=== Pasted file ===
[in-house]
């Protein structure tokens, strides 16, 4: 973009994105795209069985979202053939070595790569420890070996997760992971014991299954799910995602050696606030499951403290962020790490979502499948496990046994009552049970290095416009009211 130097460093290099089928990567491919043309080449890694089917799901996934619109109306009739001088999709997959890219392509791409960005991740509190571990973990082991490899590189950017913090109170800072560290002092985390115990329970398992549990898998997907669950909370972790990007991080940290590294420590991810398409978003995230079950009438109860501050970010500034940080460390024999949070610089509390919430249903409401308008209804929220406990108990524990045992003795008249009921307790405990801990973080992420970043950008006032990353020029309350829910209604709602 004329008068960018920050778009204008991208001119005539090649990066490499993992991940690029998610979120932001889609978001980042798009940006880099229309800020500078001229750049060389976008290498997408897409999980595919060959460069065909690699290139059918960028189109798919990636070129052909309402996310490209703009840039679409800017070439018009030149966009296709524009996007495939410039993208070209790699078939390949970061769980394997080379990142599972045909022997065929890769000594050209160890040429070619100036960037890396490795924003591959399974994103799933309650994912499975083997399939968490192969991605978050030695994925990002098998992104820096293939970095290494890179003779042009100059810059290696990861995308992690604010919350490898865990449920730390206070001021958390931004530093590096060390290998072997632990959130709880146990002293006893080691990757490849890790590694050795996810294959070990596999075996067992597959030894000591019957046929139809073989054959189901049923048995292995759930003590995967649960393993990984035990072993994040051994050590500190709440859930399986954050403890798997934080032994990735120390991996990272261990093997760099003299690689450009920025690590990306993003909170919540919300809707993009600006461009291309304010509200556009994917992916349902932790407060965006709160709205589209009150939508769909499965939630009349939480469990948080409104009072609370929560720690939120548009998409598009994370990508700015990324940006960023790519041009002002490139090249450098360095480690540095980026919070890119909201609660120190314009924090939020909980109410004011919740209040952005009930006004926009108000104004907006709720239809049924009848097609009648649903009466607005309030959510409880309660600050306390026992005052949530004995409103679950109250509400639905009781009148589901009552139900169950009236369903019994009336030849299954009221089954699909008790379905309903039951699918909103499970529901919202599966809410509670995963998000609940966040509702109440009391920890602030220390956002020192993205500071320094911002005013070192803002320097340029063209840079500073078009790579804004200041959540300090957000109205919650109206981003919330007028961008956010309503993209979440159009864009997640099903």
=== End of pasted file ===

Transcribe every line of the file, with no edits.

[in-house]
């Protein structure tokens, strides 16, 4: 973009994105795209069985979202053939070595790569420890070996997760992971014991299954799910995602050696606030499951403290962020790490979502499948496990046994009552049970290095416009009211 130097460093290099089928990567491919043309080449890694089917799901996934619109109306009739001088999709997959890219392509791409960005991740509190571990973990082991490899590189950017913090109170800072560290002092985390115990329970398992549990898998997907669950909370972790990007991080940290590294420590991810398409978003995230079950009438109860501050970010500034940080460390024999949070610089509390919430249903409401308008209804929220406990108990524990045992003795008249009921307790405990801990973080992420970043950008006032990353020029309350829910209604709602 004329008068960018920050778009204008991208001119005539090649990066490499993992991940690029998610979120932001889609978001980042798009940006880099229309800020500078001229750049060389976008290498997408897409999980595919060959460069065909690699290139059918960028189109798919990636070129052909309402996310490209703009840039679409800017070439018009030149966009296709524009996007495939410039993208070209790699078939390949970061769980394997080379990142599972045909022997065929890769000594050209160890040429070619100036960037890396490795924003591959399974994103799933309650994912499975083997399939968490192969991605978050030695994925990002098998992104820096293939970095290494890179003779042009100059810059290696990861995308992690604010919350490898865990449920730390206070001021958390931004530093590096060390290998072997632990959130709880146990002293006893080691990757490849890790590694050795996810294959070990596999075996067992597959030894000591019957046929139809073989054959189901049923048995292995759930003590995967649960393993990984035990072993994040051994050590500190709440859930399986954050403890798997934080032994990735120390991996990272261990093997760099003299690689450009920025690590990306993003909170919540919300809707993009600006461009291309304010509200556009994917992916349902932790407060965006709160709205589209009150939508769909499965939630009349939480469990948080409104009072609370929560720690939120548009998409598009994370990508700015990324940006960023790519041009002002490139090249450098360095480690540095980026919070890119909201609660120190314009924090939020909980109410004011919740209040952005009930006004926009108000104004907006709720239809049924009848097609009648649903009466607005309030959510409880309660600050306390026992005052949530004995409103679950109250509400639905009781009148589901009552139900169950009236369903019994009336030849299954009221089954699909008790379905309903039951699918909103499970529901919202599966809410509670995963998000609940966040509702109440009391920890602030220390956002020192993205500071320094911002005013070192803002320097340029063209840079500073078009790579804004200041959540300090957000109205919650109206981003919330007028961008956010309503993209979440159009864009997640099903």